In my continuing effort to see if I can win the half-million-dollar prize CNBC is giving away in its stock-picking challenge, I'm following the advice my Foolish colleague Bill Barker laid out a few weeks ago for a 10-step strategy to win the two-month-long game.

We all basically agree that Bill's plan is an admittedly risky approach to investing -- highly concentrated portfolios of very small-cap stocks poised to announce earnings so as to capture their volatility -- so we wouldn't necessarily want to invest this way in real life. However, for a game giving away some big bucks, it's worth a try, and I figured I'd emulate Bill's ideas as closely as I could.

Don't try this at home
As I originally noted, I screened for the smallest-cap companies permissible ($500 million or more), with stock trading at less than $10 a share and showing relatively high levels of short interest. Bill suggested delving into biotechs, since they often showed the greatest price fluctuations, but I opted to find companies where they lay.

So how am I doing? Well, it was a rough week again last week. My five virtual portfolios now have an average return of minus 5.5%, ranging from a gain of 3.2% in Portfolio 1 (which tumbled this week as ethanol producer VeraSun Energy (NYSE:VSE) was downgraded on corn supply concerns) to a loss of 21.7% in Portfolio 3 (which was dragged down by Citizens Republic Bancorp (NASDAQ:CRBC), which was forced to raise $200 million to bolster its balance sheet). This week, I'll look at another of my losing portfolios, Portfolio No. 4, which has a return so far of minus 1.7% (slightly higher than the stock returns in the chart below because it includes some cash holdings).


Purchase Price

Price 6/6/08

% Chg.

Advance America (NYSE:AEA)




Applied Micro Circuits (NASDAQ:AMCC)




Arris Group (NASDAQ:ARRS)








Average Return



While I'm still unsure of just how many players there are, that average return -- while not the worst -- puts me at No. 547,492 on the list. The portfolio's value of $983,340.52 still puts me well behind the top players, where there seems to have been a lot of movement lately.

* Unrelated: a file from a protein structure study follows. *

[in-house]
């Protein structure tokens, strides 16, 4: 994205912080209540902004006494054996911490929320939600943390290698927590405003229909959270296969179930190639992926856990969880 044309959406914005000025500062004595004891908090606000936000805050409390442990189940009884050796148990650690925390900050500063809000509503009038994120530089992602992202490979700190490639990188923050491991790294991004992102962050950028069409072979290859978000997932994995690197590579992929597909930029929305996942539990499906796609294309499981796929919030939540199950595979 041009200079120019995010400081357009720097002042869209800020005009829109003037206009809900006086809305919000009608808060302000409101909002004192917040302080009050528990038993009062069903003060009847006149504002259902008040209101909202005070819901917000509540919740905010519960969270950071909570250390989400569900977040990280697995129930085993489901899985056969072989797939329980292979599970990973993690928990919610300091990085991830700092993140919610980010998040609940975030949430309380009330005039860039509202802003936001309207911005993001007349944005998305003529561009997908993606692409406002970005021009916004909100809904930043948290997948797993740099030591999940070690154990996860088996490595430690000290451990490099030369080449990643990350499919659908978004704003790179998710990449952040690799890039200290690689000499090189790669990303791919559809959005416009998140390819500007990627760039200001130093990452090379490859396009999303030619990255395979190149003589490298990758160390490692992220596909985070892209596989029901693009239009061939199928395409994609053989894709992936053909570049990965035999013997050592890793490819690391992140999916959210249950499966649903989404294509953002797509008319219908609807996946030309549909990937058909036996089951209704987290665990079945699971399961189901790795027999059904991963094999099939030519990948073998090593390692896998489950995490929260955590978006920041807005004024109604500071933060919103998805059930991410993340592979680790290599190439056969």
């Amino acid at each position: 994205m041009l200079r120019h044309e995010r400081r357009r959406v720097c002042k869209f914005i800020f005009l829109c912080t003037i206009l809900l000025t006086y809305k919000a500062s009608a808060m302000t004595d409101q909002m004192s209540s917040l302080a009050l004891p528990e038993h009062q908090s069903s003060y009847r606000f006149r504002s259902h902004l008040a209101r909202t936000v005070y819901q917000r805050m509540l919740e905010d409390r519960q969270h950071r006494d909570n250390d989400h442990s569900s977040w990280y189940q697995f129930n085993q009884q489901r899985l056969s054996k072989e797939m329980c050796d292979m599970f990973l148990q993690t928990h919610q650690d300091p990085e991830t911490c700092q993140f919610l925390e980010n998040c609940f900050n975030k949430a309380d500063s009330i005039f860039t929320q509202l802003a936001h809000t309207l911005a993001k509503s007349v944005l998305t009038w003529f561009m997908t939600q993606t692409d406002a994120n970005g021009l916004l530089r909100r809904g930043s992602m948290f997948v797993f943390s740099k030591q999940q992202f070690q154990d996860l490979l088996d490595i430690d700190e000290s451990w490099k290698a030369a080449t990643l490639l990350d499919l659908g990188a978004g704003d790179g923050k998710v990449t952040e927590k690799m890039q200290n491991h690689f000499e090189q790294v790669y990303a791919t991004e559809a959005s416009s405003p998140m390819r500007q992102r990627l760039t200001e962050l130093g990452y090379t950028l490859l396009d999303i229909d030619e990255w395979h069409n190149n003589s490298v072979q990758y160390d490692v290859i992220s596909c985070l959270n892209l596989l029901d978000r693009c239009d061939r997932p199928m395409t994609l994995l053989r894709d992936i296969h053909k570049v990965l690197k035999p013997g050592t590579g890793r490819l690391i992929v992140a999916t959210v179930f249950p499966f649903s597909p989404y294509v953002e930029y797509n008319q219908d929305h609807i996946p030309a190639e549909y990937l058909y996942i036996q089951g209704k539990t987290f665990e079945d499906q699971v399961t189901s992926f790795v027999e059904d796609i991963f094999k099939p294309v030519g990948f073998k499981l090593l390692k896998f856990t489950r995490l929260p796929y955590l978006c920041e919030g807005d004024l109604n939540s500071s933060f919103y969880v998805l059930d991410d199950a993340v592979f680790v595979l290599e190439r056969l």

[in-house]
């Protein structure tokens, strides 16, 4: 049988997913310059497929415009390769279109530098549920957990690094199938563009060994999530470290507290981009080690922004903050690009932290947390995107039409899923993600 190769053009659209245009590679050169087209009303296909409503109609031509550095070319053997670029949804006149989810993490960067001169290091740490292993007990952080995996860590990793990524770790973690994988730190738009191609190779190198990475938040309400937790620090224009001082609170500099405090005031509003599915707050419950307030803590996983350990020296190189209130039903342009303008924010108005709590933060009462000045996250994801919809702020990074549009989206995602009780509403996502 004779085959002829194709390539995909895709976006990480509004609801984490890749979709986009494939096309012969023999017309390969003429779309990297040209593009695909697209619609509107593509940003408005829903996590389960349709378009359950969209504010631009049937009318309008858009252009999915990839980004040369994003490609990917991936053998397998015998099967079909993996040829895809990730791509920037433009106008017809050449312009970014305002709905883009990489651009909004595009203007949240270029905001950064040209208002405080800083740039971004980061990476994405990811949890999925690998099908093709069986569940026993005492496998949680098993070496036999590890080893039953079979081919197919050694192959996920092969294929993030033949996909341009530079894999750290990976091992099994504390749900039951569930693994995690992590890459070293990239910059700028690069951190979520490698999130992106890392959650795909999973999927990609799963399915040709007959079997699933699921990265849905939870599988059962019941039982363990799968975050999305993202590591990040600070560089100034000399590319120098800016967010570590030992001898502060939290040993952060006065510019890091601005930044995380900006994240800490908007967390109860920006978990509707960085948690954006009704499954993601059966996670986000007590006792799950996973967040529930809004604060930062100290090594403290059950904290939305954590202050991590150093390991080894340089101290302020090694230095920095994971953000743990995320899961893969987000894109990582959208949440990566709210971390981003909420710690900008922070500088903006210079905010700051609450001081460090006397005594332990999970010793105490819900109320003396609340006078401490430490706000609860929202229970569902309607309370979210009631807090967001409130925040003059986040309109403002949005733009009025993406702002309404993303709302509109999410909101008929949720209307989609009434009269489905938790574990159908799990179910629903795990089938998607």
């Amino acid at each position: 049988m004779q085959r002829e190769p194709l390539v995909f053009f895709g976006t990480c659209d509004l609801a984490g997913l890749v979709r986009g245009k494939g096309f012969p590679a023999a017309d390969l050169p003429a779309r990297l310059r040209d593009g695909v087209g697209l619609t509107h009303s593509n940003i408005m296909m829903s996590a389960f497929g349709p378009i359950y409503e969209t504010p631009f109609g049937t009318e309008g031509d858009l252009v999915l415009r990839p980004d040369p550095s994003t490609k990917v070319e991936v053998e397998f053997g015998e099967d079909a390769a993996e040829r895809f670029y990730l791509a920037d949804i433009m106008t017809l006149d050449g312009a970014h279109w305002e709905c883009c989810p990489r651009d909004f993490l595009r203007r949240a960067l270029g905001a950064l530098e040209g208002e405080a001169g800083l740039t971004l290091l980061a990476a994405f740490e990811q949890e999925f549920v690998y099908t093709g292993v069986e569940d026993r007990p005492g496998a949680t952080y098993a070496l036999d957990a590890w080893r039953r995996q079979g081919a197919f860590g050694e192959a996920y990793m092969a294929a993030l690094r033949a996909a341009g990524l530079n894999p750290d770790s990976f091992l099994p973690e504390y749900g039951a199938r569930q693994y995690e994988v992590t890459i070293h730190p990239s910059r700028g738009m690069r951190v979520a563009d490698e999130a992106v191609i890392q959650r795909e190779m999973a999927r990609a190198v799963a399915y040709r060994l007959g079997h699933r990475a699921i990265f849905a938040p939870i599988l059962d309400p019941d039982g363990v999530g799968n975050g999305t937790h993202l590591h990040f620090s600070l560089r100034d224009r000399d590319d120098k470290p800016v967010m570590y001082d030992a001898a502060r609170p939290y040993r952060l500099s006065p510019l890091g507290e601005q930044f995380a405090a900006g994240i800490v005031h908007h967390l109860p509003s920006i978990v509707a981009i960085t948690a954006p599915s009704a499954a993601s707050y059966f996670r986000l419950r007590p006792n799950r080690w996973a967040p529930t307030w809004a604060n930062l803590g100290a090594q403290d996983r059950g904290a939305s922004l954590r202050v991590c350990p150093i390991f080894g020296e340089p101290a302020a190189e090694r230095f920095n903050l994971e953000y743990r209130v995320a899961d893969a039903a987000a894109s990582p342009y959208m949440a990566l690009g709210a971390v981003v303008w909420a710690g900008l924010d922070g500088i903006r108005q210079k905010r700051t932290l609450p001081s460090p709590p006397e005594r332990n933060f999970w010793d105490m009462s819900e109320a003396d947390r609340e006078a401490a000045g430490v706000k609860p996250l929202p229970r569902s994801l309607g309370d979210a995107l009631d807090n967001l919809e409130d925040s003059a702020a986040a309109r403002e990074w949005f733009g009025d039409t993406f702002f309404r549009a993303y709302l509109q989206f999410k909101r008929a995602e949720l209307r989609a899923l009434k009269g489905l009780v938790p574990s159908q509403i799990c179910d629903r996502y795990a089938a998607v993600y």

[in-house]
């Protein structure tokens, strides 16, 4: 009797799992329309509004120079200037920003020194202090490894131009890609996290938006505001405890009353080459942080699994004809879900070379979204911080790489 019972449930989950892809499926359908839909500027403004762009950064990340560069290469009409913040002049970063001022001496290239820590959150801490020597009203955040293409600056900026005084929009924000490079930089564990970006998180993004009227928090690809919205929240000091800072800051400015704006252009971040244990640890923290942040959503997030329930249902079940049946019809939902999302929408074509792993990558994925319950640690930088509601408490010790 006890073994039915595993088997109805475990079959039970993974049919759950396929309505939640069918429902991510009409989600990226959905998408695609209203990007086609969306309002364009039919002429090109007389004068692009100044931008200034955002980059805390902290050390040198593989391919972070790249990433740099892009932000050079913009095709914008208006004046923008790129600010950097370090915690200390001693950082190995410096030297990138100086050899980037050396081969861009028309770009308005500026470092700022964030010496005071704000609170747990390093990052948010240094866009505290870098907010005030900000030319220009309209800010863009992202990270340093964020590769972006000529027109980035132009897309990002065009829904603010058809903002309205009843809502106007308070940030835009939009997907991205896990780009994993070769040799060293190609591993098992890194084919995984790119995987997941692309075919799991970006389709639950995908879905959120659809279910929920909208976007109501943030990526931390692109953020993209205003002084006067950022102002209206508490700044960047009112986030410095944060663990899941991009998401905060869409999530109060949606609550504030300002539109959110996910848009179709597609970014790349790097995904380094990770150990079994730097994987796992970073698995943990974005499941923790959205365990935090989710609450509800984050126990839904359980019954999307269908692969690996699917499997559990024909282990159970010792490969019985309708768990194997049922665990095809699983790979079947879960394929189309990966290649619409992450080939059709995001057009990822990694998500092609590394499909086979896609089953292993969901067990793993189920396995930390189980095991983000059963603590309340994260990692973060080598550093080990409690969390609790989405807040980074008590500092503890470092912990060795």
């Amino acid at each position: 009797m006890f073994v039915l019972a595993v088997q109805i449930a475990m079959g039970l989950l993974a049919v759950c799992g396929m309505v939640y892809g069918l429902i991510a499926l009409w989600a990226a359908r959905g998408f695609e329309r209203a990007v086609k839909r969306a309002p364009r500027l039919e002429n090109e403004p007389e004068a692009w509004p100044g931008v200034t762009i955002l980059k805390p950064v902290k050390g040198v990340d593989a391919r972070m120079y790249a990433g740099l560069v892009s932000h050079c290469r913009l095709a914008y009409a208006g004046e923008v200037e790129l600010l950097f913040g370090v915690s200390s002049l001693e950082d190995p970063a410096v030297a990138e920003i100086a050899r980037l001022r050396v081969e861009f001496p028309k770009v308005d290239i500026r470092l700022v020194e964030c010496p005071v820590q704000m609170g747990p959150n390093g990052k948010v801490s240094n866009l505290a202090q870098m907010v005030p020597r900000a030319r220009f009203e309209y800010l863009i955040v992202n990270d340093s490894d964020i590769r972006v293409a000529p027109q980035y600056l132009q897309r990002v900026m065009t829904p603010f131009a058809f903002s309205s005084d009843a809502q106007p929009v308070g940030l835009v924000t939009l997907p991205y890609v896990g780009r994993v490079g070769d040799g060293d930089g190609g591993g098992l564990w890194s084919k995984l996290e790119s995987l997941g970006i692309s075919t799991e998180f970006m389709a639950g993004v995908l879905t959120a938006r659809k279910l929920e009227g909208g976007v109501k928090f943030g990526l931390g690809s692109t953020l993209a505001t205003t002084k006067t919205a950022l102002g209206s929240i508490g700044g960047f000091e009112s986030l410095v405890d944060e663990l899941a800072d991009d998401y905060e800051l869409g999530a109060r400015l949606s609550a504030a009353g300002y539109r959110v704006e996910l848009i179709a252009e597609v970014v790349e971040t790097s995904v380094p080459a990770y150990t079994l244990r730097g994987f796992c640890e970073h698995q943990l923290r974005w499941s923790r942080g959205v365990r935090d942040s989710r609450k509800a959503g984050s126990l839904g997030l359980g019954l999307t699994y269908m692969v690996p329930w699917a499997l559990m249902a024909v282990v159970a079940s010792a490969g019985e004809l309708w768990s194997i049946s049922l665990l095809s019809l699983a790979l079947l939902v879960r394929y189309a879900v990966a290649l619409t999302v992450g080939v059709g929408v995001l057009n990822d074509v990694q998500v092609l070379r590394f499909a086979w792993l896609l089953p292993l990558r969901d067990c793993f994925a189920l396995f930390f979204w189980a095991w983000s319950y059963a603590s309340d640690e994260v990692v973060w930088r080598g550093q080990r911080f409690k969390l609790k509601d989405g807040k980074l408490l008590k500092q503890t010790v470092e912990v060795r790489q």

Not exactly energized
The winning card in this hand has been cable equipment provider Arris Group, though it hasn’t been enough to offset the losses experienced by payday lender Advance America. While Arris actually saw its shares drop last week when it, too, was downgraded by an analyst (though he thought the business was stable), Advance America continued to suffer along with all aspects of the subprime lending industry. Just last week, CompuCredit (NASDAQ:CCRT), which markets credit cards to consumers at the low end of the FICO range, was hit with charges of fraud, though they seem a bit farfetched. Moreover, analysts think payday lending in general is vulnerable as state legislators start moving to cap interest rates below any reasonable profit level.

Investors are taking the warning: Despite what should be good economic times for such businesses (as economies worsen, the need for such services grows) -- this time may just be different. That's what CAPS investor shackindawoods believes, though he doesn't much like the industry to begin with:

Excellent stock to short. We wont even get into the sleeze/slime factor, the conventional wisdom that a falling economy will help these businesses is dead wrong this time. THIS time around customers simply WONT HAVE checks to cash and will walk away from any loans just like home owners are walking from mortgages. Also, belt-tightening severity will soon reach that tipping point where cost of the service is too high. This will be [the] next financial sector domino. ... 

Movin' on up
A lot can happen in a week's time. Check back next week to see which of my portfolios has made the biggest move in that time span, and which may yet catapult me to the lead.

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